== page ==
4 Ways to Practice Simplexity in Your Ministry

I think that some of the toughest, mentally draining work that a leader can do is the task of taking something that is complex and making it simple. 

I came across the term Simplexity a while ago and think it aptly explains this task.  Engaging in Simplexity is one of the most valuable things that you can do for your ministry.  You are in a unique place as a leader.  It is likely that you and only you are in a position to understand the information, discussion, collaboration, and sweat that has gone into building an idea or initiative.  It is your job to boil it down to a simple idea that people understand and can support. 

This is important - just ask Apple or Google who excel at making things simple.  Better yet, ask the former leaders in their industries, Microsoft and Yahoo!.  Skipping the steps of making the complex simple will lead to confusion, frustration, and possible failure.

I have spent the better part of the past two weeks trying to make some Simplexity happen.  I serve as the Church Administrator in my local church as my full-time job.  The last few weeks have been largely devoted to developing our Annual Ministry Plan.  This is the organizational document that drives our entire ministry and fiscal budget for the next year.  It's kind of a big deal. 

Hours, days, weeks, and months go into preparing this plan.  It would take me an hour to describe the priorities and details of the plan to an informed audience.  No one (not even my mother) would listen if I attempted to explain the full process that we went through to decide some of the priorities and details.  I have about five minutes at one meeting and maybe an email or two to communicate this important item to an audience that was not a part of the process and may or may not be interested in listening. 

As I stared at the work that had been done, I labored to make things simple for those who were not part of the process.  I ended up making three options for an interested person to choose for themselves how much information they wanted.

Option #1    An 8x11 handout with only a headline and graphic/picture that explained our plan.
Option #2    An 8x11 handout with an outline of 3 major priorities and a few sub-points under each. 
Still high-level.  Still not overly complicated.
Option #3    A full 15-page printout of the entire ministry plan.  I figured that there just might be someone other than me who might be interested!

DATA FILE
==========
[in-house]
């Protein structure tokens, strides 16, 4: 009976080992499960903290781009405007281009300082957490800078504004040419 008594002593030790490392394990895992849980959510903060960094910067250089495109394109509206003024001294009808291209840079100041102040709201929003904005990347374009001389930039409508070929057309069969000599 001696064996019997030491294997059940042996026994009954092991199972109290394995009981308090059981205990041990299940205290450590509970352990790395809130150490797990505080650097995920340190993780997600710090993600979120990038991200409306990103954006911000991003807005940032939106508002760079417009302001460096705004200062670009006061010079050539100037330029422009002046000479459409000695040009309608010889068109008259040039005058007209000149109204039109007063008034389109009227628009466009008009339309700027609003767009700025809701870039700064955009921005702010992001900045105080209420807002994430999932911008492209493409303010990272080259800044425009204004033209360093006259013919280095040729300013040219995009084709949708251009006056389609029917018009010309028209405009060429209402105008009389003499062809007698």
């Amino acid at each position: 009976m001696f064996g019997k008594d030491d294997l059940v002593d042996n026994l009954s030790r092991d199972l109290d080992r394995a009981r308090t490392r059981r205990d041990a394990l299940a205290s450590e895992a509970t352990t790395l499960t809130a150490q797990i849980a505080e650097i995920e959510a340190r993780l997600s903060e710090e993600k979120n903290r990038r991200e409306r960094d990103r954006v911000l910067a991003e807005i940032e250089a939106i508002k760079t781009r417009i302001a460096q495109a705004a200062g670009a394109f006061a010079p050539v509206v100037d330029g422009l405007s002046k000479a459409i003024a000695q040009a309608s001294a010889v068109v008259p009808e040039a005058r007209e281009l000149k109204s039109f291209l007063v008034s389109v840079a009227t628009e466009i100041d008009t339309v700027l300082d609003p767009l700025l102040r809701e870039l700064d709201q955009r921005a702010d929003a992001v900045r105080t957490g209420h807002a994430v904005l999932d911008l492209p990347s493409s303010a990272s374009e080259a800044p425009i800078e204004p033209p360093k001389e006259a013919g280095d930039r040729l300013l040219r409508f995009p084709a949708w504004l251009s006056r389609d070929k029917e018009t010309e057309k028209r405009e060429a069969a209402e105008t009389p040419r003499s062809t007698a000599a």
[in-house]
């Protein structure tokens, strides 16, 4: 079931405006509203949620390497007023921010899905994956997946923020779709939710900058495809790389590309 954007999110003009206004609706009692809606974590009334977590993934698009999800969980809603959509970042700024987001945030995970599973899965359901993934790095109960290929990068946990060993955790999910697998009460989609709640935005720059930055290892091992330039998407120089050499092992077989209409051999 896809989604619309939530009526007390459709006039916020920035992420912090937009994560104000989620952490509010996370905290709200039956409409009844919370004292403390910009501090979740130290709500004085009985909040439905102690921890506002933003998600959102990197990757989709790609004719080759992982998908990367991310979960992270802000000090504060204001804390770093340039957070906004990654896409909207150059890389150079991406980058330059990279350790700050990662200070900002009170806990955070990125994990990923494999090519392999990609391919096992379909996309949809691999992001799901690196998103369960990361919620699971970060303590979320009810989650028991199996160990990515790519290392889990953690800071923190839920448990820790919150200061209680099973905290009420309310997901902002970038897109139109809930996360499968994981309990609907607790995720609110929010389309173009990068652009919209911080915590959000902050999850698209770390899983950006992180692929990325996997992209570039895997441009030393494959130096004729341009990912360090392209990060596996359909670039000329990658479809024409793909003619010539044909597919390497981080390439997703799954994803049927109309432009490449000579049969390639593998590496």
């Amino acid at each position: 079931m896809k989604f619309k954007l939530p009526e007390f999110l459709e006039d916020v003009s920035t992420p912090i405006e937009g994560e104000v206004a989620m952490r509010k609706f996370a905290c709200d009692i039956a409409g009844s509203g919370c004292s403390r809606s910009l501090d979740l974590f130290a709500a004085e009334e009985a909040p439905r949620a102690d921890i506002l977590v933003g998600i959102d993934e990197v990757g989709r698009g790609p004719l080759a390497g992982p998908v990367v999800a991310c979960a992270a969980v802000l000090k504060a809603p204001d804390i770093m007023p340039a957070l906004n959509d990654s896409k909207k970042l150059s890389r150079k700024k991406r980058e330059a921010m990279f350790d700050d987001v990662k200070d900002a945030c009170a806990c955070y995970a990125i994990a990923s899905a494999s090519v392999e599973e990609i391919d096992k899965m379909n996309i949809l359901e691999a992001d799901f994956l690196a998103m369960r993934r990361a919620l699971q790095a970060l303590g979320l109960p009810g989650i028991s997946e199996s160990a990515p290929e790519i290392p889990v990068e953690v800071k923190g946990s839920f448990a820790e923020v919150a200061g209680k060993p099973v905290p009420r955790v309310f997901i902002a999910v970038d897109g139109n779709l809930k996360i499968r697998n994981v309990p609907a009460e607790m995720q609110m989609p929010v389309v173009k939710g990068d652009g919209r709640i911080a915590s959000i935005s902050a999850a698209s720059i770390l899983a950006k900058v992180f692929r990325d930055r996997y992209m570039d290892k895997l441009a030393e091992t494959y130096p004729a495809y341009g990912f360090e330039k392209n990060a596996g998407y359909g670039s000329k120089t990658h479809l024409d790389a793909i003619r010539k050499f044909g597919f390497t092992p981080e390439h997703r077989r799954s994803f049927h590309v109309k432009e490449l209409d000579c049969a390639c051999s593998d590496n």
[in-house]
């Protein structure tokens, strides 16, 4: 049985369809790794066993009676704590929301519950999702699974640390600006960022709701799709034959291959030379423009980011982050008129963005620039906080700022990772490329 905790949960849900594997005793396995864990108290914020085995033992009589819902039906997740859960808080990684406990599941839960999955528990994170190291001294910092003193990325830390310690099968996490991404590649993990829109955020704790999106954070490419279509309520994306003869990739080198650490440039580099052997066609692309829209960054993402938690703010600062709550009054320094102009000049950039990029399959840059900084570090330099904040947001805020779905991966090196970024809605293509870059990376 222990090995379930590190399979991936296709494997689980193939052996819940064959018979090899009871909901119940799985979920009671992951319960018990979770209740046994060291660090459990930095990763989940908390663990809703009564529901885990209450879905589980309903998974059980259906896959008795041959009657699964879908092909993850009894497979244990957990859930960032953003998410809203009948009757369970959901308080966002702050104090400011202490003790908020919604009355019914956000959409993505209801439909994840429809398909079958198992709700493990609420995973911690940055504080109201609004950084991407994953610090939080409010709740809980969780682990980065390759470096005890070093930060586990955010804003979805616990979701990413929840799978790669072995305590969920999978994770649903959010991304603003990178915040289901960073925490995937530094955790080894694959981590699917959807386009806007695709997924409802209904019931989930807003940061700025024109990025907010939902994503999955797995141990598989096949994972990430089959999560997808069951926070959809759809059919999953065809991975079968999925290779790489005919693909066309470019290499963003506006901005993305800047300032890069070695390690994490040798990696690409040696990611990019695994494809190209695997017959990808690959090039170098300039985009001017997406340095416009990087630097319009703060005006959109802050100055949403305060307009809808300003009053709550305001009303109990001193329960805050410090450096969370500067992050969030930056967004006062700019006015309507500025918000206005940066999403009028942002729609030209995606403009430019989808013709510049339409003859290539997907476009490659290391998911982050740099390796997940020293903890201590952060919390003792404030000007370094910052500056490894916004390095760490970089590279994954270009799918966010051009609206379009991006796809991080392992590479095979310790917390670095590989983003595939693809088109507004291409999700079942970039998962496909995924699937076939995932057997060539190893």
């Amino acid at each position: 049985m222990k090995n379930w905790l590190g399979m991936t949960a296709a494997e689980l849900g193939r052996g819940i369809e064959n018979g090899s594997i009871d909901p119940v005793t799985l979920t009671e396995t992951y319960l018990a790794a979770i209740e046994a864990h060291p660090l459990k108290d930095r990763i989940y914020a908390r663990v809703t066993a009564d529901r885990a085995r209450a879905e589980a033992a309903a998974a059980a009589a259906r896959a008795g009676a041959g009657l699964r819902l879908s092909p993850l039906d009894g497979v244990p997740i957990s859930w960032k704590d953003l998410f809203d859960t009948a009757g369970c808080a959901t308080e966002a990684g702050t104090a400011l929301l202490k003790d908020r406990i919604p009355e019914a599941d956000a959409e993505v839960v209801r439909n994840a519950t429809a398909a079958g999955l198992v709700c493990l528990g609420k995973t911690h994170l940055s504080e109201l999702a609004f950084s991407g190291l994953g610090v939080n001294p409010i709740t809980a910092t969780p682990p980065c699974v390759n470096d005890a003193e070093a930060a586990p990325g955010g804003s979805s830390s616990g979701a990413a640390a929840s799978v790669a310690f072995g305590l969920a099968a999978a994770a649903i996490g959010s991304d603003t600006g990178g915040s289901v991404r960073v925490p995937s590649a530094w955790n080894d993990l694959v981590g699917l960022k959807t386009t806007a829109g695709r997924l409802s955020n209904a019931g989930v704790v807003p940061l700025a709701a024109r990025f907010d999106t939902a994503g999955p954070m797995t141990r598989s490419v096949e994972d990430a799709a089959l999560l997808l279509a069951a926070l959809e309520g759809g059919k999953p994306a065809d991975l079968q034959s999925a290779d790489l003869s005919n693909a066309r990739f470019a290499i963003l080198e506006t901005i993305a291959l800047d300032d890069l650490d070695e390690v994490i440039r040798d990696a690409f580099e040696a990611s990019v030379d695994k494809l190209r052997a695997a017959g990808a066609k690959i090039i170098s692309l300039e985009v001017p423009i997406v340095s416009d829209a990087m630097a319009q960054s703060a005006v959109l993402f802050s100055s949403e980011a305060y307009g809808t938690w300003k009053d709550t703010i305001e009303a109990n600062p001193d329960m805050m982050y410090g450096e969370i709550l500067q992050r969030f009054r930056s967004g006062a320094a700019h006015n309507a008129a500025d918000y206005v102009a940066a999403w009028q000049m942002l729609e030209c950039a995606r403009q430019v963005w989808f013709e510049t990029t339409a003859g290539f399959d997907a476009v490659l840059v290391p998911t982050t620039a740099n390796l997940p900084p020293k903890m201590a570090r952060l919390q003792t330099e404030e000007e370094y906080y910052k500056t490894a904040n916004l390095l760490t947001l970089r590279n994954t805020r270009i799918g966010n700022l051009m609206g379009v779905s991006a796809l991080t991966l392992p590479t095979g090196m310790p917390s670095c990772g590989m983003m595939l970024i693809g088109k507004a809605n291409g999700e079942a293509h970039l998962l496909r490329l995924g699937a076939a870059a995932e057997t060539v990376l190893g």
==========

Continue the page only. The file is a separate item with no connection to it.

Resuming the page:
I'm sure that Option #1 is the preferred option for most of our church community, with a few wanting the next level of detail contained in Option #2.

It's a work in progress for sure.  Making the complex simple always is.

4 Ways to Practice Simplexity in Your Ministry

1.  Do simple often.
As a leader, make sure you take multiple opportunities to communicate your vision in clear, easy to
understand ways.  No business jargon or churchy language.  Simple aids understanding.  If you want
to practice communicating in simple terms, practice in front of kids.  They will let you know if you are too complicated!

2.  One priority, not three.
If you communicate something, such as the Sunday message or organizational goals, limit your communication to one primary point that your communication is built around.  What is the one most important thing?  What is the one most important action you want someone to take?  I understand the practice of the three-point sermon or three point business-talk outline.  The more I lead and communicate, the more convinced I am that multiple priorities are just competing for space in people's minds and lives.  Simplexity is key to help people learn and grow.

3.  Build Simple on a Firm Foundation.
Structure your entire ministry in a simple, easy to understand way.  This makes communicating so much easier!  This is one of the ways that I work with ministries to help them grow.

4.  Make Simplexity Your Filter.
When you are communicating something important, use the filter of Simplexity.  Always ask: Is this the simplest way I can explain this?  If your answer is yes, then you are ready to communicate your priorities.  If the answer is no, then you have more work to do.

How are you making the complex simple in your Ministry?

Bryan Blackford